from The American Heritage® Dictionary of the English Language, 4th Edition
- n. See pothole.
from Wiktionary, Creative Commons Attribution/Share-Alike License
- n. a pothole
from the GNU version of the Collaborative International Dictionary of English
- n. a deep hole in a wagon rut.
- n. a pit or hole produced by wear or weathering especially in a road surface.
from The Century Dictionary and Cyclopedia
- n. The small hole in the ground into which the farthing is to be thrown in the game of chuck-farthing; also, the game itself.
from WordNet 3.0 Copyright 2006 by Princeton University. All rights reserved.
- n. a pit or hole produced by wear or weathering (especially in a road surface)
The Bronco seemed to hit every bump and chuckhole on the road home.
Chase shouted at his younger sister as she drove straight over a chuckhole.
Forty-two She didn't raise her head until the Blazer jounced over a chuckhole.
I tried to raise myself forward to keep the pressure off my wrists, but each chuckhole in the road sent me back into the seat and another dig into my skin.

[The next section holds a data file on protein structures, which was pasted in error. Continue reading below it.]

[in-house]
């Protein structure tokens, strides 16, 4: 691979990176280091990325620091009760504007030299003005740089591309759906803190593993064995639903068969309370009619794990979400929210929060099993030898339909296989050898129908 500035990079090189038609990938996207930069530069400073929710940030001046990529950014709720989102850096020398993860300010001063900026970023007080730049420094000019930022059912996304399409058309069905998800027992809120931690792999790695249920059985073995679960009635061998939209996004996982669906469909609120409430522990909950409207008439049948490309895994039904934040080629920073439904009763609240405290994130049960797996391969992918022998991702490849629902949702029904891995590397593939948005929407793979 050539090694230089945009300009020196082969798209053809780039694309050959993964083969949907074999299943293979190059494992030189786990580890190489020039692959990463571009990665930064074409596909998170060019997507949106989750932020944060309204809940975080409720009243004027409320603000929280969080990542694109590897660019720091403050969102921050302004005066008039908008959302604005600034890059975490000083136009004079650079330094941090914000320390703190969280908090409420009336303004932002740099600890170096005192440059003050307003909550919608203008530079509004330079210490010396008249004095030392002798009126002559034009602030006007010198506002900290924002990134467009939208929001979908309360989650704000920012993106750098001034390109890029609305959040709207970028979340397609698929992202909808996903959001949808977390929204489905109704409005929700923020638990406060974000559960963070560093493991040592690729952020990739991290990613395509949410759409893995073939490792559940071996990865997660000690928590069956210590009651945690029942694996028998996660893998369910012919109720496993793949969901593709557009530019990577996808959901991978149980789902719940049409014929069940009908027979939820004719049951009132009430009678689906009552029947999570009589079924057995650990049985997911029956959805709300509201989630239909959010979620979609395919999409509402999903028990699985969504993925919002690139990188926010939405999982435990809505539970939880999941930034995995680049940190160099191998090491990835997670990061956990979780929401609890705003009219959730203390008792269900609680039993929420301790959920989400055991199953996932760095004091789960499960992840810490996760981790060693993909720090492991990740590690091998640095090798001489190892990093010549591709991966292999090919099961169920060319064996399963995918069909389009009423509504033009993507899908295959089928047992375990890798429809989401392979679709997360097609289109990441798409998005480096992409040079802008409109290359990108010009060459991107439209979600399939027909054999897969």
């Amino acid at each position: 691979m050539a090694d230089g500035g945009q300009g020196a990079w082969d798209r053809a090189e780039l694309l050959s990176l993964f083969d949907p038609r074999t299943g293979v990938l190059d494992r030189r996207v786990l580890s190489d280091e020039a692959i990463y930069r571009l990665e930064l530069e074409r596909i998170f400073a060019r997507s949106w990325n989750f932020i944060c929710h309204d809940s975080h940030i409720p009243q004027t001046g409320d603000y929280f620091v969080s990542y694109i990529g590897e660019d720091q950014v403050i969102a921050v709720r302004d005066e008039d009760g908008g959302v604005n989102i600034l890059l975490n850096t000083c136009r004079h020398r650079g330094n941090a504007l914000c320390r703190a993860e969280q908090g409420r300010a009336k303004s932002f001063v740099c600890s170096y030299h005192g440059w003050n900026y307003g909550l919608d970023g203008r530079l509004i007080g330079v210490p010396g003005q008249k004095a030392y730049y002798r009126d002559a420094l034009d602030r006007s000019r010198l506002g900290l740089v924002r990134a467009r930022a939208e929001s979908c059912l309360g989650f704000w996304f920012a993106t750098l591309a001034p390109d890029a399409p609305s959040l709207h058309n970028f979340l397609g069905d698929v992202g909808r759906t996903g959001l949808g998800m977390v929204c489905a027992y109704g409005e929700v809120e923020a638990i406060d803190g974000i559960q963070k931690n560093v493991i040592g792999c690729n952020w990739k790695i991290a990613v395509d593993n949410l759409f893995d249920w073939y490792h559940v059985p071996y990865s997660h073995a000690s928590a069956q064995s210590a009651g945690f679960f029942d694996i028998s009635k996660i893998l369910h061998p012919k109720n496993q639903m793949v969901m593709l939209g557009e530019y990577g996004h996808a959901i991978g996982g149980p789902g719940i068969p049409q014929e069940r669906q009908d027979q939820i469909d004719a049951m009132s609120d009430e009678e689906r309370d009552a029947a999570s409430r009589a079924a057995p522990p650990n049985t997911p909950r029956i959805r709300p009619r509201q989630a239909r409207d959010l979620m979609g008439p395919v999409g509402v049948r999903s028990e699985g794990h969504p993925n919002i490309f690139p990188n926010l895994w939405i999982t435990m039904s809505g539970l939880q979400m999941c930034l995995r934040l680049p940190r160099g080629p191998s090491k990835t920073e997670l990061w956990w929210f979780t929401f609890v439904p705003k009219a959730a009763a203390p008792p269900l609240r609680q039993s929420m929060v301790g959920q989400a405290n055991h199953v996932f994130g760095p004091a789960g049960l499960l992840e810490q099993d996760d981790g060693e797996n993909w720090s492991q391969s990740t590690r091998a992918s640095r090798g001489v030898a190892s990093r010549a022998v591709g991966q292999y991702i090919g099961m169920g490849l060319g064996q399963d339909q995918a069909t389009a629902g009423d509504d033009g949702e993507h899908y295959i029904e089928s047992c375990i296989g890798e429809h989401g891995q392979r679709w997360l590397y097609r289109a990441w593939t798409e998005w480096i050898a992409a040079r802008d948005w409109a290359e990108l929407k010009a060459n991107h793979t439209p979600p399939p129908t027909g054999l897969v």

The Duke was the Air Force's leading expert on covert low-level missions, and it was said that he could "bull's-eye a chuckhole in a Kansas tornado at midnight."
The very next day we began dancing and singing and taking turns at the chuckhole bar.
Tim, who had unslung his rope, aimin 'to help the hosses out of the chuckhole, snatched her off the horn, and with one of the prettiest twenty-foot flip throws I ever see done he snaked old Texas Pete right out of his wicky-up, gun and all.
The government needs a reasonable amount of time to repair the chuckhole.
stenciled onto the doors jounced over a chuckhole.
At each chuckhole and rough patch in the road, Trace’s bruised and battered muscles protested the further abuse.